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ORAL CANCER – Are you Putting Yourself at Risk?

August 18, 2010 in Dentistry,Oral Cancer Screening by McCarl Dental Group

Sally McCarl Moore and Chris Phillips, dental hygienists at McCarl Dental Group attended a continuing education course to learn more about oral cancer and the latest advances in oral cancer screening. Here is a summary from Sally McCarl Moore about the changing trends and current statistics regarding oral cancer.

Every hour of every day, someone in the United States dies from oral cancer. The five year mortality rate has remained unchanged over the past 30 years at approximately 50 percent. Traditionally, the majority of oral cancers occurred in men over 40 who were heavy smokers and drinkers. This is no longer the case. There is an alarming increase in oropharyngeal (base of the tongue and pharynx) cancer cases seen in the 18-40 age group. This is due to certain types of the human papillomavirus (HPV #16 and #18). Twenty two percent of current oral cancers are related to HPV and the number is growing. Whereas the male to female ratio used to be 5:1 fifty years ago, it has now changed to 2:1. The mode of transmission for HPV is oral sexual activity. What may have once been thought of as a safe sex act is no longer the case.

There are two HPV vaccines, Gardasil and Cervarix, available to protect against the types of HPV that cause most cervical cancers. The Centers for Disease Control and Prevention (CDC), pediatricians and general practitioners recommend the HPV vaccine for all females ages 11 or 12 years old and males 9 through 26 years old. Previously it was only administered to females to prevent cervical cancer caused by HPV. They now realize that they will never stop the widely spread virus without inoculating the males as well. Gardasil is used for both females and males. Cervarix is used only in females. Both vaccines are administered as three shot series. As with any medical procedure, consult your physician to see if it is right for you  and your family.

Other than HPV, one of the major contributors to oral cancer has always been tobacco products. With the strict laws against smoking in public, you would think this was less of a problem. Not so. There is a new product called SNUS. This is a small pouch of tobacco placed in the vestibule of the mouth similar to snuff, but typically people swallow snus rather than spit it out. Several of the tobacco companies have their own brand with varying flavors. Some snus cans warn that “it can cause periodontal disease and tooth loss” while other flavors state “it can cause cancer.” This is horrifying to the dental field. Tobacco products placed directly on the mucus membrane have a higher level of tissue damage and potential oral cancer. There is no simple treatment for oral cancer. Patients have radical surgeries consisting of removing parts of their tongues, jaw and face. This is nothing to be taken lightly.

What are the signs and symptoms of oral cancer? The first sign of oral cancer is often a red or white patch or an ulceration that does not disappear in a week or two. Be aware of any changes in your mouth. Visit your dentist immediately if you have any type of sore, ulceration, lesion, lump or thickening of the tissue in your mouth, tongue, cheek or throat. Early detection of oral cancer improves success of treatment.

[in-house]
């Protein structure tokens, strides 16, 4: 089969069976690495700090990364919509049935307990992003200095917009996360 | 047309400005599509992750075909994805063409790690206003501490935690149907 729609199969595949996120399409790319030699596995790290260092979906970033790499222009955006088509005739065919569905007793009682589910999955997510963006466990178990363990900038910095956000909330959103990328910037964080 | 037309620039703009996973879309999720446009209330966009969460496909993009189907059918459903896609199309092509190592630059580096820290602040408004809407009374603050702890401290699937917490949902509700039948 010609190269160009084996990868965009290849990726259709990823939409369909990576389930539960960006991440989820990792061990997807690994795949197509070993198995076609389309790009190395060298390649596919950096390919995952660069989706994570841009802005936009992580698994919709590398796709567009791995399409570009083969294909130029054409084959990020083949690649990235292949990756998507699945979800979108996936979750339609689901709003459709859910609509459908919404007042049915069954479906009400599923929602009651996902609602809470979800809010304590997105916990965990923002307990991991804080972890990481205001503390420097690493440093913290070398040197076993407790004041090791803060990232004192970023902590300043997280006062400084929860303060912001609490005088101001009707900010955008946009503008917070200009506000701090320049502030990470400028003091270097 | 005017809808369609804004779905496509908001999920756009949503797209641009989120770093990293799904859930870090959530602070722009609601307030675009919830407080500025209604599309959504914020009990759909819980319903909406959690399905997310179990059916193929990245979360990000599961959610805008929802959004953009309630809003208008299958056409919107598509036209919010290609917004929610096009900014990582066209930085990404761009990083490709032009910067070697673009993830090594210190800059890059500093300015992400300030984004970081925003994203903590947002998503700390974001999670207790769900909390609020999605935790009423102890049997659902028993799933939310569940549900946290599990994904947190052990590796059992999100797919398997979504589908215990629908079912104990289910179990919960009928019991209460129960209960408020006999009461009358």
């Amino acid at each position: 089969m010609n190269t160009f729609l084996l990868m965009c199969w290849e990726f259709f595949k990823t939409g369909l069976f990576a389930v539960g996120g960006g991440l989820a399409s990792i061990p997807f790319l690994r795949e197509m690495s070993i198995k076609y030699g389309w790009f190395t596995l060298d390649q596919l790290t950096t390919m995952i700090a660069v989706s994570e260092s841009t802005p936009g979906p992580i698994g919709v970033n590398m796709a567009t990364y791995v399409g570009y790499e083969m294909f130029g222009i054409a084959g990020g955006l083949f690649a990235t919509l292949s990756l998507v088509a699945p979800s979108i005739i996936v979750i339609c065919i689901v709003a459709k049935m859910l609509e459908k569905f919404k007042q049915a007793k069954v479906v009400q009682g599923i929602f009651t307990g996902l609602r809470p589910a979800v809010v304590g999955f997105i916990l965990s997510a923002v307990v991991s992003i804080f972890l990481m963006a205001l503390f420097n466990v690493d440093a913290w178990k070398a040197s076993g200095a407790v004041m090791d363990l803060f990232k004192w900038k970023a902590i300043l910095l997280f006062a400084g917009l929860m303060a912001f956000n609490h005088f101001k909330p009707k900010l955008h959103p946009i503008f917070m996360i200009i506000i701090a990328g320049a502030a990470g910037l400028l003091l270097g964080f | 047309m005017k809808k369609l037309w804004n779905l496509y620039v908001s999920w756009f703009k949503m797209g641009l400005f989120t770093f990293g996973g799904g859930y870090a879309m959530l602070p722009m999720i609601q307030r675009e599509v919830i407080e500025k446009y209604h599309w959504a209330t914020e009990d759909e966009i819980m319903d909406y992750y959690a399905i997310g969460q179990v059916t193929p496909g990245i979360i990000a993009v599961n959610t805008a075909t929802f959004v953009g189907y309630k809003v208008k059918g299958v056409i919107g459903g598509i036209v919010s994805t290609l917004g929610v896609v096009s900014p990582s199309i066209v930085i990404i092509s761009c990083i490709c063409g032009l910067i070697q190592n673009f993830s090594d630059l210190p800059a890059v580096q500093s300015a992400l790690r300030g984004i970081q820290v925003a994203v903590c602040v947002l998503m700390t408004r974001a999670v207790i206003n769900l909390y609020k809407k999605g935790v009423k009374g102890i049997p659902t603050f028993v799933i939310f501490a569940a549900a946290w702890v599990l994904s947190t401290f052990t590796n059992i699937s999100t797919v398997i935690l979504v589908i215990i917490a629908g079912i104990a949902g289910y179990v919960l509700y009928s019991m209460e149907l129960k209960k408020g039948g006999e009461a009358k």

How do we detect oral cancer? The only definitive diagnosis is through a tissue biopsy, but your dentist and dental hygienist should be performing routine oral cancer screenings. Oral Cancer Screenings are included with every routine dental hygiene visit and dental exam at McCarl Dental Group. This is done by a visual examination of your tonsil area, the base of your tongue, the tissue around your tongue and lips and the roof of your mouth. We also check for lumps or bumps around your neck and ask if you’re having any trouble swallowing. If any ulcers are found, we will try to determine if they are due to trauma or something more severe. Normal, routine mouth sores will go away in 7 – 10 days, cancer will not. If you and your dentist think a sore or lesion is due to trauma, you should return in two weeks for a re-evaluation of the area. If the sore has not disappeared or if we have any concerns at all, we will refer you to an oral surgeon for a small tissue biopsy. As in all health matters, better safe than sorry.

There are several products on the market that a general dentist can use to try to determine if the area is cancerous or not. Again, these products can be helpful, but only a tissue biopsy is definitive. ViziLite Plus, Microlux DL, Orascoptic DK, and VELscope VX use florescence technology to identify areas of cell trauma. Oral CDX uses a small scraping from the site and is sent out for a lab to analyze. If the lab report indicates damaged cells, the patient will be sent for a biopsy. For additional information please visit oralcancerfoundation.com.

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8601 Veterans Hwy, Suite 101, Millersville, MD 21108 USA
Dr. Clayton McCarl, Jr. Millersville, MD cosmetic, restorative, & preventive dentistry. infoshipleys@mccarldental.com
28 Ridge Road, Greenbelt, MD 20770 USA
Dr. Clayton McCarl, Jr. Greenbelt, MD cosmetic, restorative, & preventive dentistry. (301) 474-4144 infogreenbelt@mccarldental.com